There's more to branding than differentiation – Jack Trout is wrong.
October 13, 2008 ‐ 1 comment

010_new_cokeIn a world inundated with logos, taglines, and packaging, where it seems that everything that can be said or designed already has been, is it truly possible to differentiate your brand? And at what cost?

Think back to Econ 101 and the principle of comparative advantage. In simple terms, David Ricardo’s venerable theory asserts that you should continue to do what you do best, even when someone else can do it better/faster/cheaper than you can. Why? Because the opportunity cost of doing something you do less well is just too high.

The business strategy lesson here is clear, but what about the brand strategy implications? First, a matter of vocabulary: brand strategy isn’t about logos or taglines. It’s about defining the value you offer your constituents, communicating that value, and then delivering that value.

In an ideal world, you will have found an opportunity to provide something unique that is of value to a set of customers, and that intersection will be the basis for your brand strategy. Target realized that bargain shoppers still wanted style, and they vaulted past price-focused Wal-Mart in terms of esteem as well as investor returns.

In the real world, you may find yourself playing AMD to your particular sector’s Intel. You could try to stand out by positioning your brand on friendly customer service, but in an industry driven by processor speeds, you’d be bringing a knife to a gunfight. Look at New Coke – did anyone really care about innovation when it came to their cola? Apparently, quite the opposite. And what about DIVX’s creation of movies playable for 48 hours? No-returns was a good idea, but not at the expense of the whole point of renting a movie vs. going to the theater: being able to watch whenever the hell you want to.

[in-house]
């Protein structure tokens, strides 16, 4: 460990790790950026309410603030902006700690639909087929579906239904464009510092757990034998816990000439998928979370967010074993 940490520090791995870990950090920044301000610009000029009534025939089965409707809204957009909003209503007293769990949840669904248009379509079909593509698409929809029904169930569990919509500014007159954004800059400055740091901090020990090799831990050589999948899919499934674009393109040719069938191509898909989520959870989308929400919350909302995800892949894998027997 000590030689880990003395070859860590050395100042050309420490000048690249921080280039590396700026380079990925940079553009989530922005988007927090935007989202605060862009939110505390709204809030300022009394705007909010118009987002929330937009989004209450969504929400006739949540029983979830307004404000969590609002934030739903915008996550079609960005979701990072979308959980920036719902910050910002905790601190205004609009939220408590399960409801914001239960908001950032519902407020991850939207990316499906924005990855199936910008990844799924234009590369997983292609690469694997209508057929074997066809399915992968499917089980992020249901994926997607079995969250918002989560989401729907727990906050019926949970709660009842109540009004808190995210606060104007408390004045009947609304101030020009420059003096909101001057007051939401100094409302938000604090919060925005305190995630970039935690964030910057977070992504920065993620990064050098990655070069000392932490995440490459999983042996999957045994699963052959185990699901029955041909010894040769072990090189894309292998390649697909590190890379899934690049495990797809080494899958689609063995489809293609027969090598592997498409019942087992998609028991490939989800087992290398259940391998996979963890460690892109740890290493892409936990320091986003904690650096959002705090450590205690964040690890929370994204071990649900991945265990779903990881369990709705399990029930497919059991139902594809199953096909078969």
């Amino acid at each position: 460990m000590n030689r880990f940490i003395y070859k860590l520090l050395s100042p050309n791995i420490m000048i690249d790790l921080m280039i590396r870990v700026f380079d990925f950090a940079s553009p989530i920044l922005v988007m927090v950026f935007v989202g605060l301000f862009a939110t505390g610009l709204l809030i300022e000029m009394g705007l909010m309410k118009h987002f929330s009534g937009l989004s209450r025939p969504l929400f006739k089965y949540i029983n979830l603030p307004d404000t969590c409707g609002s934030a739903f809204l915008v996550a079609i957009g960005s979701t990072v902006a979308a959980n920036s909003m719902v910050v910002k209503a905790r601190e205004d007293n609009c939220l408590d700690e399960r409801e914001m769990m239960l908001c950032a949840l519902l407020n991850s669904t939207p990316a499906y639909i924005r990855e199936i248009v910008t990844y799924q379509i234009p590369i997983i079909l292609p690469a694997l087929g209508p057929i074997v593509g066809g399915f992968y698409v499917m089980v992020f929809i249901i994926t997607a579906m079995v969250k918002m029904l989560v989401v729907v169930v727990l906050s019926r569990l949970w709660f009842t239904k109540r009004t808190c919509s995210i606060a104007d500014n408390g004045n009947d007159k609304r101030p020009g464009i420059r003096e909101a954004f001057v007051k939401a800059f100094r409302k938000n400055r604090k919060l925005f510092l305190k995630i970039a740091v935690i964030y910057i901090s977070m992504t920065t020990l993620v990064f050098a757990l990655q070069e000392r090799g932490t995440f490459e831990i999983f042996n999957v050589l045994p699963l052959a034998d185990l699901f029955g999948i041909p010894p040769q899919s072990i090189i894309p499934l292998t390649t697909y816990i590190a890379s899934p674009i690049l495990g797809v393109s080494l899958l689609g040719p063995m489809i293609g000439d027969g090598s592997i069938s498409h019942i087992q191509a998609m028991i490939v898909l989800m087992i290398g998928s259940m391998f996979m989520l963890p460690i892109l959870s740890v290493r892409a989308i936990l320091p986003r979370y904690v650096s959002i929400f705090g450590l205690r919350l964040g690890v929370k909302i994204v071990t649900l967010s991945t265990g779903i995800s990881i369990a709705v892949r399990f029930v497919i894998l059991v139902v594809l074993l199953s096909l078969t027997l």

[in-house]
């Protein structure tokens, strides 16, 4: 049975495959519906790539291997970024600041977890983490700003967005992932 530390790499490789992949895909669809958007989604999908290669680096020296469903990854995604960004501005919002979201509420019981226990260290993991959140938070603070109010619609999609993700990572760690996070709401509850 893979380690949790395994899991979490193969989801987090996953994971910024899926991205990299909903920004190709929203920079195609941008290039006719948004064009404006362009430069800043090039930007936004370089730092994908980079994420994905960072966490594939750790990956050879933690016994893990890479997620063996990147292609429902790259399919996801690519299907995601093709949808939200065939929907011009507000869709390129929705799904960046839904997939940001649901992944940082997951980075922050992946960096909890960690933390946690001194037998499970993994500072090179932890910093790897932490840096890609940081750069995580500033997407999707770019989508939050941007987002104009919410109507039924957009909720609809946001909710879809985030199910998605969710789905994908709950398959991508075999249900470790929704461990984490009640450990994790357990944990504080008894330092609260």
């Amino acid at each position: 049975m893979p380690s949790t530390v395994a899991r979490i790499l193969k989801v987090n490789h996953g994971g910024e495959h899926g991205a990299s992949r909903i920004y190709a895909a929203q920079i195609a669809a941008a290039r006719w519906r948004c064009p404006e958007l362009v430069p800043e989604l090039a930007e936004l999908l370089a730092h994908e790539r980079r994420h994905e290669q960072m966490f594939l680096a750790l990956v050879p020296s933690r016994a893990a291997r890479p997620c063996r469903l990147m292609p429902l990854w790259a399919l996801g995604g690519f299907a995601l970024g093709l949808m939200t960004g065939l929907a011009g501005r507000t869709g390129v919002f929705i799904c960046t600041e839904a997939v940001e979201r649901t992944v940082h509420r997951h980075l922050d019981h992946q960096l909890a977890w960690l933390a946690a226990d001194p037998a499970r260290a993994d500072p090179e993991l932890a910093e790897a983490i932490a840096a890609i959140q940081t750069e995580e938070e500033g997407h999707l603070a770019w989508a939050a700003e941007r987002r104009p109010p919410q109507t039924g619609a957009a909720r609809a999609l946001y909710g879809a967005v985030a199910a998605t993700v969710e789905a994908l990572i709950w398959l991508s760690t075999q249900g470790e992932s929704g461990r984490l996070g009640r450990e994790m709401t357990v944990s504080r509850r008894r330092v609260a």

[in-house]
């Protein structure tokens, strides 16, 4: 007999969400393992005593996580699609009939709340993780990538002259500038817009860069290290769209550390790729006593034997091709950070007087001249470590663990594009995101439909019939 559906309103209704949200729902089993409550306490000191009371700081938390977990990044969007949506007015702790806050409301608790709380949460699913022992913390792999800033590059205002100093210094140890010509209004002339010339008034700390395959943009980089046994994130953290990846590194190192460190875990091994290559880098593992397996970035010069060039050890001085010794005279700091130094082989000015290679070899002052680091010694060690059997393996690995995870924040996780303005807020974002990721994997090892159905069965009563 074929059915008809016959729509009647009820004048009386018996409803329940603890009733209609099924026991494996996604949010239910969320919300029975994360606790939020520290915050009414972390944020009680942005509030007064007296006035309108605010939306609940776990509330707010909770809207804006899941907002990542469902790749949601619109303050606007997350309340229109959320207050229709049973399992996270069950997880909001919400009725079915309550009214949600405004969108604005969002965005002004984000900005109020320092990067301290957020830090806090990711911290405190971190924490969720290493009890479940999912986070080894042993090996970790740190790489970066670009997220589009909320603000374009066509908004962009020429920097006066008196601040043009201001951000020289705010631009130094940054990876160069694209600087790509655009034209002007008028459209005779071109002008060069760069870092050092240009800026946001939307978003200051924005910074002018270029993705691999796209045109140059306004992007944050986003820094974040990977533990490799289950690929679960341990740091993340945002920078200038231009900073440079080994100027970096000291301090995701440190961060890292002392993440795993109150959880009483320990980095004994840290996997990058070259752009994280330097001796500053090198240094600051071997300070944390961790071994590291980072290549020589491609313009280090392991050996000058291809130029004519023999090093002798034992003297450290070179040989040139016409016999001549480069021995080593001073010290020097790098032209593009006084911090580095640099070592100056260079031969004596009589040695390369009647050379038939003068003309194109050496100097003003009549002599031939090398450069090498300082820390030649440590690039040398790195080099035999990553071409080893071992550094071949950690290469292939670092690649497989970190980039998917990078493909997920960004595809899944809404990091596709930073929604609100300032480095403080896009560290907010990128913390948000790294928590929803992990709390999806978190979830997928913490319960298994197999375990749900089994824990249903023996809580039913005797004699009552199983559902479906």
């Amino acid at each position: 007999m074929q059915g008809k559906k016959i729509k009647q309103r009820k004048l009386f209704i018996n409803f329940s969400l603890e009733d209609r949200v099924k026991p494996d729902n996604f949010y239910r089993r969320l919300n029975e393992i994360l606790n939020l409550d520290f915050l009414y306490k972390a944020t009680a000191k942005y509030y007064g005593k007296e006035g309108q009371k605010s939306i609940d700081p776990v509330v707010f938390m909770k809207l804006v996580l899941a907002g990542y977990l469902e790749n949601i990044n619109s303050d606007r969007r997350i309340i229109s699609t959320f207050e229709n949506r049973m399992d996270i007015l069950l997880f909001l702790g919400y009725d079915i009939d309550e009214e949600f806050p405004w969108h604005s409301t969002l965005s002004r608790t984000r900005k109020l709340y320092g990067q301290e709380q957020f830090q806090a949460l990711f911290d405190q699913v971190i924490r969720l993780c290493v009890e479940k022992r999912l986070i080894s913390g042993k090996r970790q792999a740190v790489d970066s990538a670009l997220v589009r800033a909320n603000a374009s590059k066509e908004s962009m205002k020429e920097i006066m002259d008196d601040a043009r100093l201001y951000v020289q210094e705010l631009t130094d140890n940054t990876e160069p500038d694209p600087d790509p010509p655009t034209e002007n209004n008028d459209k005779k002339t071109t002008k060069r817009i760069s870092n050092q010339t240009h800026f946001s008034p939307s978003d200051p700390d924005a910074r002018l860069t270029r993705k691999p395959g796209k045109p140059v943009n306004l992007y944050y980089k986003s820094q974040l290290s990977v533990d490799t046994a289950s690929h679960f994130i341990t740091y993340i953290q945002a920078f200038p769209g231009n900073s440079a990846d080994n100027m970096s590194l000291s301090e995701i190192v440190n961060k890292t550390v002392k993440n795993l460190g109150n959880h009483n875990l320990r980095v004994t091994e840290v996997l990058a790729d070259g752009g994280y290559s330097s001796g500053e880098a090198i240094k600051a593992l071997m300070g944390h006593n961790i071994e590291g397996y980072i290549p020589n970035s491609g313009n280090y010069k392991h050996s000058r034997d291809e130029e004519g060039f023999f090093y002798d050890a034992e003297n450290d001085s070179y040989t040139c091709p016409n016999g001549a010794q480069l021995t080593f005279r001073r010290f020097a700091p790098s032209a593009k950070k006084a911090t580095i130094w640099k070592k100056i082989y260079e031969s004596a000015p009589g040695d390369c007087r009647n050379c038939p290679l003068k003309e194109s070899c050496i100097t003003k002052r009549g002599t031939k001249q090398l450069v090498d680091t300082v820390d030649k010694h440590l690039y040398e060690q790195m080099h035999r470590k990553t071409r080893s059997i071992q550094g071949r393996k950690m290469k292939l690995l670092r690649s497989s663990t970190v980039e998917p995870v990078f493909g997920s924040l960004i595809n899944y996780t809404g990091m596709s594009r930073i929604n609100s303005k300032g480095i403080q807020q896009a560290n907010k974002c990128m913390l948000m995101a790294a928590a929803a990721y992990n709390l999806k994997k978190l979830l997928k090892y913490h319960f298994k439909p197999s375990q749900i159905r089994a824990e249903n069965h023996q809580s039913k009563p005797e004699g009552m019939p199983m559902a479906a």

Every brand should aspire to be special, but that doesn’t mean you should zig because others zag. Few and far between are the industries in which ‘there can only be one.’ Take a hard look at what it is you can do best, make sure it’s something your customers really want, and if someone else is already there, then work your ass off to beat them at their own game. It can be done, and it can lead to a strong brand. Just ask Costco, Airbus,, Agent Provocateur, or Boston Consulting Group.

Of course we’re simplifying things - in most sectors there are multiple drivers of preference, any of which could be fertile territory for positioning your brand. But our point is this: looking and sounding different is not the be-all and end-all of branding. Especially when it distracts you or your customers from that elusive brand-building grail: matching what you do best to what customers need most, communicating that promise of value effectively to all your constituents, and delivering that value consistently at every interaction.

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[...] days ago we wrote, “looking and sounding different is not the be-all and end-all of branding.” It appears that the marketing geniuses at P&G have been taking BrandCulture’s [...]

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